Californians are prolific in their use of citizen proposed initiatives to make major local policy decisions – much more so than residents in the rest of the nation, according to a study released today by the Public Policy Institute of California (PPIC). But there’s an important subtext to the California story: The heavy use of local initiatives is not widespread. Rather, it’s solidly concentrated in a few jurisdictions.
In the most complete evaluation of California’s local initiative to date, the analysis draws on previously unexplored data and finds that more than half of all the state’s cities and three-quarters of its counties had at least one citizen ballot measure between 1990 and 2000. During this time, more than 730 local initiatives were circulated for signatures in California. And in the November 2000 election, there were more growth and development related initiatives on local ballots in California than in the rest of the country put together. “California is clearly a leader in local direct democracy, and residents rely extensively on this power to make local policy,” says the report’s author and PPIC research fellow Tracy Gordon.
However, the bulk of the citizen proposed measures occur in only two regions – the San Francisco Bay Area and the South Coast (Los Angeles and San Diego). Indeed, over half of all local initiative activity between 1990 and 2000 took place in these two regions. At the extreme is the city and county of San Francisco, where 54 initiatives were circulated for signatures during the 1990s. In contrast, the average California city circulated approximately one initiative and the average county circulated approximately three, during the same decade, according to the report, The Local Initiative in California.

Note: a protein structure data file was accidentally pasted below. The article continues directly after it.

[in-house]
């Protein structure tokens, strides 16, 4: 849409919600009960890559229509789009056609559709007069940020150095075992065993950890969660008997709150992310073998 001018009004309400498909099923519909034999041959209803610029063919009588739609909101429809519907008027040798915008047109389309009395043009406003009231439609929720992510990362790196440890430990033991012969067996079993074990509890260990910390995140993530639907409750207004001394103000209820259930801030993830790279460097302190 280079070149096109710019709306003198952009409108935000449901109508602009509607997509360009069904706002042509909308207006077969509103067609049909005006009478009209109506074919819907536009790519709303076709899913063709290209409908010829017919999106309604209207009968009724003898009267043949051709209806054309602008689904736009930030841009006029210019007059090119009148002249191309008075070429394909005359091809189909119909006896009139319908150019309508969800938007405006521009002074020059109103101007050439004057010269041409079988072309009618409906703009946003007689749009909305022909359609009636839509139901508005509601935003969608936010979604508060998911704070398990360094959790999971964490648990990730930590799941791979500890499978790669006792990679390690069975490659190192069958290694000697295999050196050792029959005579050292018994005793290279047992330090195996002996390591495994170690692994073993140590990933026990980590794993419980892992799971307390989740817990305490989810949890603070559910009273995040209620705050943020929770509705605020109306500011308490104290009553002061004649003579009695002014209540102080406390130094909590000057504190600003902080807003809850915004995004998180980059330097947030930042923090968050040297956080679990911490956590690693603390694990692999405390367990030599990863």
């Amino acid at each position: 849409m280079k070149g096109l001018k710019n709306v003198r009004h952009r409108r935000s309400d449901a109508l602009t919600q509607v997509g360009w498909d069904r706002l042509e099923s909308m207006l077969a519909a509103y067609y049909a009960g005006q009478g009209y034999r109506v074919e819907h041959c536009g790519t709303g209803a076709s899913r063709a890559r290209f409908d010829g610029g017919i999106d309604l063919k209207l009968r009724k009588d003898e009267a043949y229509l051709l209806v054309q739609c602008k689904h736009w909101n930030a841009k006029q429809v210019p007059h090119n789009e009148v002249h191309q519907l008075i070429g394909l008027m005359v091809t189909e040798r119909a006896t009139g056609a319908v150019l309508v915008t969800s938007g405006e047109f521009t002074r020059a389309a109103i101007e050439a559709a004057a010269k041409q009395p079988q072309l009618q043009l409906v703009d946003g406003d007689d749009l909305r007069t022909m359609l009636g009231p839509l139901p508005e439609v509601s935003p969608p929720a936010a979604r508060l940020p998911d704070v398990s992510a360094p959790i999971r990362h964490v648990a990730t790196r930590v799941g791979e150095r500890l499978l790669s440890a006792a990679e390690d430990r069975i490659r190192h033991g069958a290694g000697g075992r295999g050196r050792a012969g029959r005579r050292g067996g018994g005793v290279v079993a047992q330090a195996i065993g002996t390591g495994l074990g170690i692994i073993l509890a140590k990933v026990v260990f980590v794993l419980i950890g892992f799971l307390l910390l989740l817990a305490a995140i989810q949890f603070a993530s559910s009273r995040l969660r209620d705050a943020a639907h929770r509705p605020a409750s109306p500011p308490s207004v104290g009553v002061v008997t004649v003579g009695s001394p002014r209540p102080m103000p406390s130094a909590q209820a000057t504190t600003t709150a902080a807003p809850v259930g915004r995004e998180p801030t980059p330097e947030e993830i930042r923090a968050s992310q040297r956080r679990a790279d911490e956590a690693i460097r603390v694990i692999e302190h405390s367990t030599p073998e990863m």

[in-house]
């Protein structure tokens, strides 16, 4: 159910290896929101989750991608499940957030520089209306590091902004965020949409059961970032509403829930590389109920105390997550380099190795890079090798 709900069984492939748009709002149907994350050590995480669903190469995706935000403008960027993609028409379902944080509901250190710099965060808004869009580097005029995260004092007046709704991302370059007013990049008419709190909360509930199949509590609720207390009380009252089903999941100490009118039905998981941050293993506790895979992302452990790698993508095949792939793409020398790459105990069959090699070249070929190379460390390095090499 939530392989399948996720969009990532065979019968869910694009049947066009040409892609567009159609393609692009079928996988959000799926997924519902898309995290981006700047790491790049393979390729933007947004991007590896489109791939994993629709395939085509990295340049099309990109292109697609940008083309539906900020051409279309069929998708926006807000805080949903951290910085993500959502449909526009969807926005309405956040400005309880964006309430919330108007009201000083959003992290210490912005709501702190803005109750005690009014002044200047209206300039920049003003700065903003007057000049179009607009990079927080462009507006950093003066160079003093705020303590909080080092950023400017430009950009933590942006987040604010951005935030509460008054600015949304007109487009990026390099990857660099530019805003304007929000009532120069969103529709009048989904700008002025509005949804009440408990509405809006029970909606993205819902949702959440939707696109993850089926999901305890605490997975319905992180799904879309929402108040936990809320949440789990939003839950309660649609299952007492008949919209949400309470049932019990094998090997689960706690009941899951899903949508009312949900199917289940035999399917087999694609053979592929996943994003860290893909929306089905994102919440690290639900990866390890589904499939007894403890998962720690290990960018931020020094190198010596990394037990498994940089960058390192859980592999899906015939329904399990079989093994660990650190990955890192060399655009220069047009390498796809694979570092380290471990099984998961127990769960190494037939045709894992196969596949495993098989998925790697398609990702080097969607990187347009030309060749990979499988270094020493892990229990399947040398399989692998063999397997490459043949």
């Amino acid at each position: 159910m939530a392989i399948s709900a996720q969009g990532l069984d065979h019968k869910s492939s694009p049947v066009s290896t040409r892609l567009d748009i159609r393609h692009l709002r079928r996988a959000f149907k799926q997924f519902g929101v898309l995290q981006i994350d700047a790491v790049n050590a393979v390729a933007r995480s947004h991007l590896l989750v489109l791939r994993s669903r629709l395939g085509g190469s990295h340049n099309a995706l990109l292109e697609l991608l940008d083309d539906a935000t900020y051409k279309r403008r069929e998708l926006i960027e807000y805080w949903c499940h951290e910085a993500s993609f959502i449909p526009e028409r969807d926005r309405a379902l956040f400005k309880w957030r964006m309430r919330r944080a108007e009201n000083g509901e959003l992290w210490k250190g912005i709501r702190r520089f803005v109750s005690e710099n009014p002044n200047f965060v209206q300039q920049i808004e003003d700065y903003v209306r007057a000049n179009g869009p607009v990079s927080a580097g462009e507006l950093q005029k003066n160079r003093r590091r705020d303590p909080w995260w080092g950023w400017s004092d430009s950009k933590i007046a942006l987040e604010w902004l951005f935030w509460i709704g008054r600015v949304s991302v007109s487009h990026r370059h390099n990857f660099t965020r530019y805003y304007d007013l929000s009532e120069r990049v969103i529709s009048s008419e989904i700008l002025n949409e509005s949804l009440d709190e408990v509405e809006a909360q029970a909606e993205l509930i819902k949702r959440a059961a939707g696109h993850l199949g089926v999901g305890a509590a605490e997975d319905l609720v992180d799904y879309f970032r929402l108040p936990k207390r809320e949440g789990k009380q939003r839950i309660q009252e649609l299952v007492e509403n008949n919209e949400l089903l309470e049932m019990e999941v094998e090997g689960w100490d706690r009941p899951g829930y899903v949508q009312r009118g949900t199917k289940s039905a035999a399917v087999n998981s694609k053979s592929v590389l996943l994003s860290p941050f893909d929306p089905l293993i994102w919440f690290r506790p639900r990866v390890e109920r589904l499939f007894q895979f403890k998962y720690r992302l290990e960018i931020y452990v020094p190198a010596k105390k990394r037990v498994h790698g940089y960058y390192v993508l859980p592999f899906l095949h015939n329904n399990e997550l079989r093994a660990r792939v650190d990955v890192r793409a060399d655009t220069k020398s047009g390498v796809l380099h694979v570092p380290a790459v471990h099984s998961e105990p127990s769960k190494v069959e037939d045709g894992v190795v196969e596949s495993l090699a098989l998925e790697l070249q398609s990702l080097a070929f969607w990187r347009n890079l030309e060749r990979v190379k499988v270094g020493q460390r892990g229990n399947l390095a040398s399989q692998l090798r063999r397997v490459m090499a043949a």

But proposing more local initiatives doesn’t lead to greater ballot box success: The San Joaquin Valley and the Sierras are most likely to pass initiatives but have relatively low numbers of proposals. And while land use issues are by far the most pursued local initiative topic – 178 were proposed in cities during the 1990s – their passage rate was only 49 percent, versus the 82 percent approval rate enjoyed by the 15 city-level water initiatives during the same decade. Compared to statewide initiatives, local measures are decidedly more successful: Nearly 80 percent of county and 75 percent of city initiatives qualified for the ballot in the 1990s, compared to just 15 percent of statewide measures. Overall, voters passed 42 percent of county, 45 percent of city, and 40 percent of statewide initiatives.
The Public Policy Institute of California is a private, nonprofit organization dedicated to improving public policy in California through independent, objective, nonpartisan research on major economic, social, and political issues. The institute was established in 1994 with an endowment from William R. Hewlett.